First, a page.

Executive Provost and Vice President Kathy Krendl provided an update on several major academic initiatives, including the work of the Task Force on Centers of Excellence in Graduate and Professional Education.

In a report submitted Feb. 5, the task force reviewed all graduate and professional programs at Ohio University. Of the 88 programs, 72 were rated as excellent, very good, good or satisfactory. Eight were placed in the category of limited, and the remaining eight were identified as new and/or developing.

The review included an appeals process, allowing programs to request reconsideration by the task force if they believed that their program was incorrectly categorized. According to Krendl, 25 appeals were filed by the Feb. 23 deadline. Five of those appeals were granted, resulting in an improved rating for the programs.

Krendl said programs whose appeals were not granted had an opportunity to include a dissenting statement in the report. Krendl said discussions are under way with university deans on how to utilize the report.

The Task Force on Centers of Excellence in Graduate and Professional Education was designed, in part, to gather information that will be useful as Ohio University selects its Centers of Excellence for recommendation to the chancellor of the Ohio Board of Regents. Identification of Centers of Excellence is part of the University System of Ohio's strategic plan to raise the national profile of Ohio public institutions, prioritize resources and better meet student needs.

Krendl also acknowledged the work of the Quarters to Semesters Transition Team, thanking them for the quality of their work and the dedication that they exhibited in undertaking their charge to create a blueprint for the transition.

Dean of University College David Descutner, who co-chaired the team with faculty member Thomas Carpenter, said the team efficiently carried out its mission of developing a plan that has a semester-system calendar, guidelines for student advising during the transition and a plan for converting curricula to semesters by coordinating the efforts of department coordinators on campus.

Krendl also spoke briefly about the university's plan for academic restructuring. Among other things, the plan calls for creating an academic health center that includes the College of Osteopathic Medicine and the health sciences and professions programs from the College of Health and Human Service and combining Regional Higher Education, University Outreach and University College into one college. The restructuring was put forward for a number of reasons, but none more important than to take advantage of the university's emerging areas of strength, she said.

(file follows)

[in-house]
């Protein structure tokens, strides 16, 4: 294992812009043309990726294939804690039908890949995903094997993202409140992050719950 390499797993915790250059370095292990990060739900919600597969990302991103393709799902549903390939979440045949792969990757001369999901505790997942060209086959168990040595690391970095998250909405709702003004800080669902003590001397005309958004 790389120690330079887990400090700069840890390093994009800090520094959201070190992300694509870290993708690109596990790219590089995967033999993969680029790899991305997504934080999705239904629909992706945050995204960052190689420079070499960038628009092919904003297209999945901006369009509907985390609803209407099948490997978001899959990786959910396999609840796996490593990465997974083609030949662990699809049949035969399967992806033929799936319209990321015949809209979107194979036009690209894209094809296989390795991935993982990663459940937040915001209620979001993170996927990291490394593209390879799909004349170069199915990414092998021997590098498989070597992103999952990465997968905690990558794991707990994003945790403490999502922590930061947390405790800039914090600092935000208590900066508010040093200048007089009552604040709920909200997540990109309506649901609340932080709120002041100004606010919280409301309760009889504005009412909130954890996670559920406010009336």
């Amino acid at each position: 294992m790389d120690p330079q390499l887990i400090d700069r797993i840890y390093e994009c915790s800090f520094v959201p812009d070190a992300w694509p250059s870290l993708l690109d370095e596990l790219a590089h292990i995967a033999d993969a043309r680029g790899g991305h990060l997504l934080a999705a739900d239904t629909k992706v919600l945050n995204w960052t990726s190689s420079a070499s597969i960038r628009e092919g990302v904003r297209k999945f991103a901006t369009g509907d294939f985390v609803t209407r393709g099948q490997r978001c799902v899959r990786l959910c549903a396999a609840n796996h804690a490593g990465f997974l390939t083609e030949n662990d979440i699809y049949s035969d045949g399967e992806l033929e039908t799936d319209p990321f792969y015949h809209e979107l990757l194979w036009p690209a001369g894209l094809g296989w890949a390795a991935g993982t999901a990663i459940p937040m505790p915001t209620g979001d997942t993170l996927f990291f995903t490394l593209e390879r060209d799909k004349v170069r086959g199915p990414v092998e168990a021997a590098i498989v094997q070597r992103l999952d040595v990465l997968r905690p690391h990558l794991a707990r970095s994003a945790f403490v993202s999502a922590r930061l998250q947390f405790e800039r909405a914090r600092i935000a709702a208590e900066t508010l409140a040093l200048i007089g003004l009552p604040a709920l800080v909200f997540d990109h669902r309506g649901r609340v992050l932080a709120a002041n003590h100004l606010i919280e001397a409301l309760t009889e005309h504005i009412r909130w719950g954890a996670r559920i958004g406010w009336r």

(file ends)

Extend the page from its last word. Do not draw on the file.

Krendl said restructuring implementation teams would be in place by fall.

In the final segment of her presentation, Krendl told the board that for academic year 2009-10, instructional capacity related to Group I, Group II, Group IV and early retirees should not be significantly impacted by the base budget reductions taken by the academic colleges. Of the base-funded instructional positions, all full-time, tenure-track faculty positions (Group I) were retained, while a total of 11 instructional positions were eliminated in the Group II, Group IV and Early Retired categories. She pointed out that the reductions in the Group II and Group IV areas may be smaller once the hiring tied to Five Year Vision OHIO Implementation Plan funding for the new B.S.N. program is factored in. 

Krendl acknowledged that there may be some loss of instructional capacity in units that eliminated administrative positions, if the individuals in those positions contributed to instruction through adjunct work, and in the realm of Group III positions, which are funded by one-time monies on a quarter-by-quarter basis.  But she noted that the deans did their utmost to protect instructional capacity as they made their budget reductions. 

Governance Committee

The Governance Committee approved a finalized "Statement of Expectations" for the Board of Trustees, intended to improve communication flow and foster collegial relationships among board members and between the board and the university community.

"The purpose of this document is to help new trustees coming onto the board understand how we operate and to remind the other trustees of our function," Chair Norman "Ned" Dewire said.

The committee had tabled a decision to accept the statement during its January meeting in order to request additional comments from other board members and university constituents. Of concern was a line in reference to the board's relationships with external entities that read, "The board should speak with a single voice. Only the board chair is authorized to make public statements on behalf of the entire board."

Dewire said upon further review, and coupled with comments received, he felt the two statements were redundant and proposed a new passage, which read, "The board chair is the only trustee authorized to make public statements on behalf of the entire board."